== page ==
Diaspora | Chamber Made and Robin FoxLeft – Georgina Darvidis. Cover – Robin Fox, Madeleine Flynn, Erkki Veltheim and Georgina Darvidis. Photos – Pia Johnson

Diaspora offers the audience a vision of a distant imagined future and wow, what a vision it is!

A collaboration between genre transcending ensemble Chamber Made (Dybbuks) and arch wizard of laser art Robin Fox (Mortal Engine) this show is a sensory explosion. Lasers, holographic projections, live music and electronic soundscapes combine to create a unique and surreal experience.

Diaspora draws inspiration from the late 90s novel of the same name by author Greg Egan. The novel is a high concept hard sci fi set in a future in which humanity have en masse uploaded themselves (or “verselves” in the post-gender linguistic conventions of the novel) into pure data form. Any show based on that source material would be trippy but in the hands of Fox and Chamber Made it is a journey into another world.

From the opening image of a rolling sea created with light and smoke, Fox’s mastery of lasers is on display. Then the first hologram appears and things escalate into the best kind of weird. The technical wizardry at work is astounding. Images of light spin seemingly in mid air. A hovering brain evolves before your eyes, visceral images writhe with eerie beauty, intricate patterns twist like visual representations of deep mathematic lore, shapes form from chaos and dissolve in glitch.

In the midst of it all are four performers – Fox himself, two musicians on violin (Erkki Veltheim) and synth (Madeleine Flynn), and singer Georgina Darvidis. Fox, at a bank of winking consoles, live mixes the sound from the other performers, folding it into an otherworldly soundscape of electronic noise. It sounds like what robots would sing to each other. Fragments of clarity – a tremulous string, a crystal pure note from Darvidis, a snatch of nostalgic song – emerge briefly, hauntingly, from the sea of electronica before being submerged again.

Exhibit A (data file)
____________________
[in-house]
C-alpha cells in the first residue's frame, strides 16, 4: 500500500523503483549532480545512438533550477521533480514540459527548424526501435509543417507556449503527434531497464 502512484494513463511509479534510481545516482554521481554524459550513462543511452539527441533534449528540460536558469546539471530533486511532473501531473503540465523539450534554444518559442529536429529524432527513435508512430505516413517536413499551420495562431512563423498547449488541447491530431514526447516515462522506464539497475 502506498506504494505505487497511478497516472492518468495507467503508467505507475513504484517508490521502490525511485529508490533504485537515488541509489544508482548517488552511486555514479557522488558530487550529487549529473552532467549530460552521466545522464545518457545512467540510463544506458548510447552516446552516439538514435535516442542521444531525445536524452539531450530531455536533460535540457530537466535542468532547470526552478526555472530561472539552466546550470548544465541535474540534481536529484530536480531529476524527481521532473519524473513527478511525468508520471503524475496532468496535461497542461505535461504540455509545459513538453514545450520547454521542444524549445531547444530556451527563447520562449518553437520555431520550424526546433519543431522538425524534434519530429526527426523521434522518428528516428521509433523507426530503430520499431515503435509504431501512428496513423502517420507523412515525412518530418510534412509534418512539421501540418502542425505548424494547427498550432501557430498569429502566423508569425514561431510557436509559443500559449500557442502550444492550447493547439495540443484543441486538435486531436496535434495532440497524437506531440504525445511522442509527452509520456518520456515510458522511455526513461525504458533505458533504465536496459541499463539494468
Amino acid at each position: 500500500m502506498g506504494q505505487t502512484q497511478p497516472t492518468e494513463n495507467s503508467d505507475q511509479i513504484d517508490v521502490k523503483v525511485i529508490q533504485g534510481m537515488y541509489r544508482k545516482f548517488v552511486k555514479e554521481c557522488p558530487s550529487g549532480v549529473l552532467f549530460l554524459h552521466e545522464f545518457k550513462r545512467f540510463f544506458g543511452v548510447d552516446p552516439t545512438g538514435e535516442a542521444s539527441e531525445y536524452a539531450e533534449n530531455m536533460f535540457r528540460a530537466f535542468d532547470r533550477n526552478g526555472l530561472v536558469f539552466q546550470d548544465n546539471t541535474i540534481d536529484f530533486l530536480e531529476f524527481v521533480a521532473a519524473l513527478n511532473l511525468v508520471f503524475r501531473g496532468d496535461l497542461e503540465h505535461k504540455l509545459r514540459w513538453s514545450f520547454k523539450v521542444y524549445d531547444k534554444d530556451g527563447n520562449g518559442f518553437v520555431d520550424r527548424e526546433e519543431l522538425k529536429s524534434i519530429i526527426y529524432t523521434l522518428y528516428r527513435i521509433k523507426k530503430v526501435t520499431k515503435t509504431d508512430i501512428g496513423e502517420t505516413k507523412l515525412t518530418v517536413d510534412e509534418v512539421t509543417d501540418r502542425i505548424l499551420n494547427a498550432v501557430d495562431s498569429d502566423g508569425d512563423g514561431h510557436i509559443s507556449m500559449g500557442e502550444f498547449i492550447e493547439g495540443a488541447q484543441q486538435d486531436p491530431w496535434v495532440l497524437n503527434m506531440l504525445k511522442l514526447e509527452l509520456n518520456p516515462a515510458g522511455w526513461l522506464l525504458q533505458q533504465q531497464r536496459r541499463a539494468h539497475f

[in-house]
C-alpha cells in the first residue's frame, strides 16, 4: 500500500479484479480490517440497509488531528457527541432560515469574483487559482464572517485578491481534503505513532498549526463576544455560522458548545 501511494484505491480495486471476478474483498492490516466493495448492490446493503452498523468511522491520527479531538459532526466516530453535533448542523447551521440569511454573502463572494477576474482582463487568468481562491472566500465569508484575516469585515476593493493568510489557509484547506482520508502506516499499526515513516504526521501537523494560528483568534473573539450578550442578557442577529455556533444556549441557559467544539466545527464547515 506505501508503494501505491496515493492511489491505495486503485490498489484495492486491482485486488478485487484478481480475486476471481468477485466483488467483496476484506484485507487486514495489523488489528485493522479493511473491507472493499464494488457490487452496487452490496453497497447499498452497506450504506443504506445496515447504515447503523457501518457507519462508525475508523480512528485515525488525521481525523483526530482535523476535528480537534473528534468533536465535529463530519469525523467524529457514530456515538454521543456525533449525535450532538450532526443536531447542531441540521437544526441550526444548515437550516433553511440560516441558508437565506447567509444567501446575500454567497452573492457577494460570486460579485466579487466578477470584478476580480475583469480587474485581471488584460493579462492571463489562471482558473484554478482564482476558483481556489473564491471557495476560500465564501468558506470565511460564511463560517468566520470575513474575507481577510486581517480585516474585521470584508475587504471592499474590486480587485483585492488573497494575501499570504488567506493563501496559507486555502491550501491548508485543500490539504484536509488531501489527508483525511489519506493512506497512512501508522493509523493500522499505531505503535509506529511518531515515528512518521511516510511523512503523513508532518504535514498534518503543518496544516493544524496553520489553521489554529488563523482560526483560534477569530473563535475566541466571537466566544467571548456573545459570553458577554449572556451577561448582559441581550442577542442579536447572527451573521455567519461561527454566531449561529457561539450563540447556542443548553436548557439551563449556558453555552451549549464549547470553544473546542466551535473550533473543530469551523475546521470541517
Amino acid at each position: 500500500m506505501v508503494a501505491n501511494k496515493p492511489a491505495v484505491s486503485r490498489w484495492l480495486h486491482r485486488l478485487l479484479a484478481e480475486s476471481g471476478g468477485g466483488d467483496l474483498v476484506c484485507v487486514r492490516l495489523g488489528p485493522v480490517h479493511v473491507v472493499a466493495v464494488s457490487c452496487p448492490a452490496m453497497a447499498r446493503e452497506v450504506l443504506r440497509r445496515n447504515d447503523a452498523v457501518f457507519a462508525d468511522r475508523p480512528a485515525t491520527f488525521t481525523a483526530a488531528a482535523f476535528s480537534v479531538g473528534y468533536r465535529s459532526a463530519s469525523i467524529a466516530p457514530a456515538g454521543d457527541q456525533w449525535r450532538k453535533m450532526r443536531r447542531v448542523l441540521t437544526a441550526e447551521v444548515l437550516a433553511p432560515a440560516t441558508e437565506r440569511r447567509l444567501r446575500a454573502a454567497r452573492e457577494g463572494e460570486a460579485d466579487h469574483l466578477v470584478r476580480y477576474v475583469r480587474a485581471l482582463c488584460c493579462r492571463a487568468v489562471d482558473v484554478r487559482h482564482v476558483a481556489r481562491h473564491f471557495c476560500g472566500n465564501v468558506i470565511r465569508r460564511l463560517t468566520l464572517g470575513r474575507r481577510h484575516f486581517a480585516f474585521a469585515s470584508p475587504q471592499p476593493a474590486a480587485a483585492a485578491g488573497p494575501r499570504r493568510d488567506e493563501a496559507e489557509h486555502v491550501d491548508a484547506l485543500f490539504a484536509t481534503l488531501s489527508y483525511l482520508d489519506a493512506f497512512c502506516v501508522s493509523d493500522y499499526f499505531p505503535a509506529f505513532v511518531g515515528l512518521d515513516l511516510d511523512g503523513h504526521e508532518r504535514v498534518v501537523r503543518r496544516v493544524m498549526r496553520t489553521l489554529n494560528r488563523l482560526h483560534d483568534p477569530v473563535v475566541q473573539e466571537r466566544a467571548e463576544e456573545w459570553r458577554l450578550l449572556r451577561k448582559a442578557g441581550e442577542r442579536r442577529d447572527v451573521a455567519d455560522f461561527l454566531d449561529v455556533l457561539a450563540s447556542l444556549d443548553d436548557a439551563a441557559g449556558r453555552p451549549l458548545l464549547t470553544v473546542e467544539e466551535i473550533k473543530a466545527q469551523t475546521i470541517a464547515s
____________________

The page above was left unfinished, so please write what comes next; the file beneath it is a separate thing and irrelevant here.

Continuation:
It is abstract and at times overpoweringly strange, but effectively evokes the image of a future in which humanity as we know it is becoming obsolete. The merging of humanity and machines, so central to Egan’s transhumanist vision, is cleverly depicted through interplay between singer Darvidis and the holographic projections which surround her, interact with her, merge with her and ultimately replace her. The shifting scapes of sound and light present a powerful vision of evolution in progress, in which order does not so much arise from chaos but rather both chaos and order increase together on a wave of growing complexity and the process of change is shown simultaneously as dissolution and creation.

Diaspora is a piece of art so futuristic it feels less like an adaptation of science fiction and more like the kind of art characters in science fiction might watch themselves. It is a lot to process on both a sensory and a conceptual level and after the show I feel shook. Diaspora, like the philosophy of transhumanism which underpins it, evokes both our most idealistic hopes for progress and our deepest uncertainties about the nature and integrity of human identity. It is simultaneously exciting and unsettling, inspiring and mysterious, triumphant and melancholy, just like the concept of the future itself.

2019 Melbourne International Arts Festival
Chamber Made and Robin Fox

Venue: The Substation | 1 Market Street, Newport VIC
Dates: 3 – 6 October 2019
Tickets: $29 – $39
Bookings: www.festival.melbourne



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